When you get to a new city, are you someone who likes to explore? Are you doing any guided tours?

I’m much more of an explore-on-foot guy, especially in cities that lend themselves to that. I was in Chicago recently for a speaking gig, and I loved getting out and walking around. I’m a big fan of popping on the headphones and attempting not to get hit by traffic. I was the same way when I was in London. I’ve always really enjoyed getting to work in places where you have a 9-5 purpose but then you get to explore. We really took advantage of that during Season 1 of Ted Lasso. Season 2, not so much, because that was during lockdown. Season 3, we doubled down and got out there as much as possible. We went to a lot of soccer games, saw a lot of shows at the West End, and had a handful of good dinners.

My mom is a travel agent—has been my whole life, and still is. I was fortunate to grow up with someone who always had a plan and always had an itinerary. She knew what we were doing and where we were going. I love my friends and family who are still that way. I’m a good follower in that regard. If someone else decides, hey, we’re going for a walk or we’re going to dinner, I’m yes, and-ing.

I’m the same way. If someone comes to me with a fully formed plan and just tells me where to be and at what time, I’m in, no matter what.

I love it. It sounds like you and I should do The Amazing Race together. I wouldn’t say we’d win, but we’d get through it. If they ever do a complete strangers Amazing Race, I’d love to throw our collective hats in the ring.

What are some of your favorite places you’ve traveled?

Golly, the first one that comes to mind because I was there recently—and I did live there, my folks are from there—I always feel a strong affection for Chicago. I think the bulk of America would live in Chicago if it weren’t for the winters. I just think it’s an incredible city. Great sports, great culture, great art and theater, food, really nice people. I loved my time living there in the late ‘90s.

Then, New York is my second home. I still find it as thrilling as ever whenever I get to go back there. We were there all summer. Last season [of Ted Lasso], we did a week in Amsterdam, and I love that city. It’s one of those cities that people have their preconceptions of. While those things are alive and well there, it has so much going on. As a person who got to sort of set down some roots there, explore, and feel a bit more assimilated to the culture, be part of the fabric and not just a typical tourist—that was lovely.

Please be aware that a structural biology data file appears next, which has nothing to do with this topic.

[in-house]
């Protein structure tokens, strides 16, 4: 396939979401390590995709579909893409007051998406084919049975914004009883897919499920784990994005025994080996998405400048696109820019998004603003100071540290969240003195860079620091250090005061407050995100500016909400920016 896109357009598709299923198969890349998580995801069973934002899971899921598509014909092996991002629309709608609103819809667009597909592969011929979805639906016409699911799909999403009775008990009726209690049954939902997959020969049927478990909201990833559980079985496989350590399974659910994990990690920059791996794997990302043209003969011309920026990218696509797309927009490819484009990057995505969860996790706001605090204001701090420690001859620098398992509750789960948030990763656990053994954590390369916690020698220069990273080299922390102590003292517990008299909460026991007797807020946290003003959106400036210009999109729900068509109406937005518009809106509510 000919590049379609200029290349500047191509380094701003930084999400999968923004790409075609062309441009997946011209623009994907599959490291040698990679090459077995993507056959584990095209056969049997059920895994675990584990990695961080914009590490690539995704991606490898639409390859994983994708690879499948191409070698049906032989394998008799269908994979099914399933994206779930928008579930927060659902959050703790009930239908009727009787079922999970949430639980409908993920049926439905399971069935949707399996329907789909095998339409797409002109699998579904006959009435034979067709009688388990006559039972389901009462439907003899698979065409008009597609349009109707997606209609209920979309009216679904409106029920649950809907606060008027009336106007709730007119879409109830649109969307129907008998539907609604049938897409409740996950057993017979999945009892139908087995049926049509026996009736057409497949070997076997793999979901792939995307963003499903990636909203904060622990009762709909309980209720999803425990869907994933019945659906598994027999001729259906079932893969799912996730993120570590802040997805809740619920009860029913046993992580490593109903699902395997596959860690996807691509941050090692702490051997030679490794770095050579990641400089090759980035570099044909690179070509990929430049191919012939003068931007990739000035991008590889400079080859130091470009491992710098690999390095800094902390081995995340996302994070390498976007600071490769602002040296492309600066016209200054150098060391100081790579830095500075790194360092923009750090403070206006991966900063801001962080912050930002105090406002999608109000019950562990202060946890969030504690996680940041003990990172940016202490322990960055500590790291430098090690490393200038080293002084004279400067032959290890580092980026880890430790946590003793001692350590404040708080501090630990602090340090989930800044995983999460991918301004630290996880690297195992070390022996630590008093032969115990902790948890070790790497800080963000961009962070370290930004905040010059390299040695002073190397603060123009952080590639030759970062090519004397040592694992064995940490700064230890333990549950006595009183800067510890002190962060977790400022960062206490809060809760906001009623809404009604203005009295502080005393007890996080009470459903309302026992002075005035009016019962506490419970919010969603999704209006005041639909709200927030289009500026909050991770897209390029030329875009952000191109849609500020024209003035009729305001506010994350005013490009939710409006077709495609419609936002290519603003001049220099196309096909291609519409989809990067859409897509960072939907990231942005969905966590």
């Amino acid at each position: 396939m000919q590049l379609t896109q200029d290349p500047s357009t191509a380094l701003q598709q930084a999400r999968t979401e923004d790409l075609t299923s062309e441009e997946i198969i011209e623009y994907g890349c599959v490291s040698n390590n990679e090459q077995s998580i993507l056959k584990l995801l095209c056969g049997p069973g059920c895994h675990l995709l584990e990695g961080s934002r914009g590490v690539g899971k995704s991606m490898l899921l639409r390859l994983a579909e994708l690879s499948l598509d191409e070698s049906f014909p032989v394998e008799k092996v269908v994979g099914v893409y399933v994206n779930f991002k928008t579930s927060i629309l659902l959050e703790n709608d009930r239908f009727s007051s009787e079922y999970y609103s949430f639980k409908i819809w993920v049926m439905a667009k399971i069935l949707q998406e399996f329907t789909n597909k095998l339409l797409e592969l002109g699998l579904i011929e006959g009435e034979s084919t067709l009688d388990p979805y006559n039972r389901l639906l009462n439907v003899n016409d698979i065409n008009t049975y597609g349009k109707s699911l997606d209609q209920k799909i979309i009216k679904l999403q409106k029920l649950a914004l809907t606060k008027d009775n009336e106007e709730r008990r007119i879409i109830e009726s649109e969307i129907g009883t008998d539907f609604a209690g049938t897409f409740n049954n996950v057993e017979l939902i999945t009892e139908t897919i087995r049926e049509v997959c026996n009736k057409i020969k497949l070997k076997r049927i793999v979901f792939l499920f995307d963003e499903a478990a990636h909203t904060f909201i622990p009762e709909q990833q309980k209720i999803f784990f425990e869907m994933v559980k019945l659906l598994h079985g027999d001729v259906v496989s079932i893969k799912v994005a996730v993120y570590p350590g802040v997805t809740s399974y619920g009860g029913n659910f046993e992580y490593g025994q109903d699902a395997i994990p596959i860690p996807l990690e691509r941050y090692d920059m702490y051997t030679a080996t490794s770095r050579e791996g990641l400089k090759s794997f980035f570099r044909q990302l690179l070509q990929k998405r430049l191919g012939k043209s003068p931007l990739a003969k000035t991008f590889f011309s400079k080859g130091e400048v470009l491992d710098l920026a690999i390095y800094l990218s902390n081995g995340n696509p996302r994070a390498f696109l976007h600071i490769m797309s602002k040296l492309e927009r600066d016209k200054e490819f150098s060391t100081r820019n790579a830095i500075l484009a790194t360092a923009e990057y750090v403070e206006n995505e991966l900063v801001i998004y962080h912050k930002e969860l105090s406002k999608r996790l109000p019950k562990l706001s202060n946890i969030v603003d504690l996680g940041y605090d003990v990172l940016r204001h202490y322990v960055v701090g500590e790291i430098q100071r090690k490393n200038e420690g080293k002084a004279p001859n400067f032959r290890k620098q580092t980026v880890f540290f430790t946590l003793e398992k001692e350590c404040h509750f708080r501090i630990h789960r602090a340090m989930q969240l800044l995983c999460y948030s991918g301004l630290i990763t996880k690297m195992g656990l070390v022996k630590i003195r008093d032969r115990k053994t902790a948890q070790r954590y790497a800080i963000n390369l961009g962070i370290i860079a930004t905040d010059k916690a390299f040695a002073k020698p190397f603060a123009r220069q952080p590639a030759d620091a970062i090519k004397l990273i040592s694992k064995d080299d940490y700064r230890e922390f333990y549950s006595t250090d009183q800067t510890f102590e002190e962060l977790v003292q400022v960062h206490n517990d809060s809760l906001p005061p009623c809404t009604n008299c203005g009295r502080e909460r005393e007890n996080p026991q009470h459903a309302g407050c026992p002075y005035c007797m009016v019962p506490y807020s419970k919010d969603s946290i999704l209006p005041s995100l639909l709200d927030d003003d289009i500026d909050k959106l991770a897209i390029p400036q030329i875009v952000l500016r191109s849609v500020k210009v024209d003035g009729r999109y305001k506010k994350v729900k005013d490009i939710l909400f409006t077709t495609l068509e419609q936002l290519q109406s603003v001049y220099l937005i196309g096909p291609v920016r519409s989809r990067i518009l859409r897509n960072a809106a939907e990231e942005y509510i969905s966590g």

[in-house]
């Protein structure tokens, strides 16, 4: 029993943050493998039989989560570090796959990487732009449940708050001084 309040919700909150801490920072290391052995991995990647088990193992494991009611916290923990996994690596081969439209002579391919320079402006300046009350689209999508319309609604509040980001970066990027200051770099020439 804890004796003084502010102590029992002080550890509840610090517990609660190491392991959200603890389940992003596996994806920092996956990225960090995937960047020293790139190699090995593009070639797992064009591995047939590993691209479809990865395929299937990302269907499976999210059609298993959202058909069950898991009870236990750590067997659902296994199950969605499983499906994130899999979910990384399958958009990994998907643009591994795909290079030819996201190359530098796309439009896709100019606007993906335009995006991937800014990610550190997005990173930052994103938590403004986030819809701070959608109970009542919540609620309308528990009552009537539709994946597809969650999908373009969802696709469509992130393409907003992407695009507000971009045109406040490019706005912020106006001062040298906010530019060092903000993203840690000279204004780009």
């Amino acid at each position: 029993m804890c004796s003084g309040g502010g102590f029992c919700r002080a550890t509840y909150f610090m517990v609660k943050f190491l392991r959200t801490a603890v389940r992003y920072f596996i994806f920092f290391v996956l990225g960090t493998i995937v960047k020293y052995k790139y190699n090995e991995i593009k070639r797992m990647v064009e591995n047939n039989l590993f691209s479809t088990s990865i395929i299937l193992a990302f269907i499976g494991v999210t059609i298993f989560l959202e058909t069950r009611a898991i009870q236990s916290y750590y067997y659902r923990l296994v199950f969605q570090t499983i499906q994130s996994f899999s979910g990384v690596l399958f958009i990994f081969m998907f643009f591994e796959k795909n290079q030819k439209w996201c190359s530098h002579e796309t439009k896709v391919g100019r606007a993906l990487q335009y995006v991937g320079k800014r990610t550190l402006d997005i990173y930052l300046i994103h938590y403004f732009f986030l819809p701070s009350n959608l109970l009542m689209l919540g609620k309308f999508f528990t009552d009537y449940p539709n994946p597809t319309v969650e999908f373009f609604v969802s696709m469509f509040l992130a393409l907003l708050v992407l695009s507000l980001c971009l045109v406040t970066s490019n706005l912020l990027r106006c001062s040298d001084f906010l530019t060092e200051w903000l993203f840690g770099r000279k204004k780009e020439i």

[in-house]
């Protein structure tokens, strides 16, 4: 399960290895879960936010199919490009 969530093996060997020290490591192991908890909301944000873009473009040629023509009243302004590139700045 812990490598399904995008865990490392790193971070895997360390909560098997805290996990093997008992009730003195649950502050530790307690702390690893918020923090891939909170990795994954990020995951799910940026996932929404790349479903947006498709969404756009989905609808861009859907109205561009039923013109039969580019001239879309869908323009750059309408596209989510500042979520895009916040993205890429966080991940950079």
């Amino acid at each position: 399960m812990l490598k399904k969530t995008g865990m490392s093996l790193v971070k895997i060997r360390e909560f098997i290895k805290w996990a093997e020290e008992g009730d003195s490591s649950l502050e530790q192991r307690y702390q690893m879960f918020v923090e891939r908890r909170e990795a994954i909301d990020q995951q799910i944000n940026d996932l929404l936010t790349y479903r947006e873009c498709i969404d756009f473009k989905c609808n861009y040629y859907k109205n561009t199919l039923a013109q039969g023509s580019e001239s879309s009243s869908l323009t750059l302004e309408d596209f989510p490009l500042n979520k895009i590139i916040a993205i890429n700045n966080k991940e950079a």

We mentioned New Orleans earlier. I always look forward to the opportunity to get back there. It’s been a while. It’s been a while since I’ve been going anywhere besides London! But those are the places I can think of off the top of my head. I’m not going to sit here and ring the bell for Kansas City, my hometown. That’s a town that’s great when I was growing up there, and I feel like it’s had a 20-year run of continuing to get better and better and better. Most people know about that through the good fortune of the sports teams—the Chiefs as of late and the Royals a few years back. But I do love that town. It’s still alive. It’s a great place to bring my kids. They get to do all the stuff that I used to do, just now with WiFi.

What’s on the bucket list? Are there places you haven’t been yet but are dying to see?


Is it hard for you to travel and not get recognized? Does that play into your travel decisions?

No, not really. I think one of the neat things about the success of Ted Lasso is that people come up to you with this wonderful enthusiasm and kindness. A lot of times they’ll share a story, an anecdote, a point of view about what the show meant to them. I think any of us that were on camera and get recognized from the show have received those things. Very rarely am I met with the feeling that it’s a parasitic interaction. I haven’t felt a need—at this point—to hide yet.

Do you still like hotels?

I do! I like them. I like balconies and being able to look around outside. My most recent trip to Chicago, I was staying at the Four Seasons right there smack dab in the middle of it. I had a view of the city that wasn’t necessarily the Sears Tower or whatever it’s called now, but I just love being able to look down. I don’t know, maybe that’s the inner L.B. Jefferies part of me, Jimmy Stewart’s character in Rear Window. I’m not creeping on people! I’m not traveling with binoculars or anything. But just seeing city life between 8 and 10 pm when all the lights are on, it feels like a stagnant fireworks show in a way.

Originally Appeared on GQ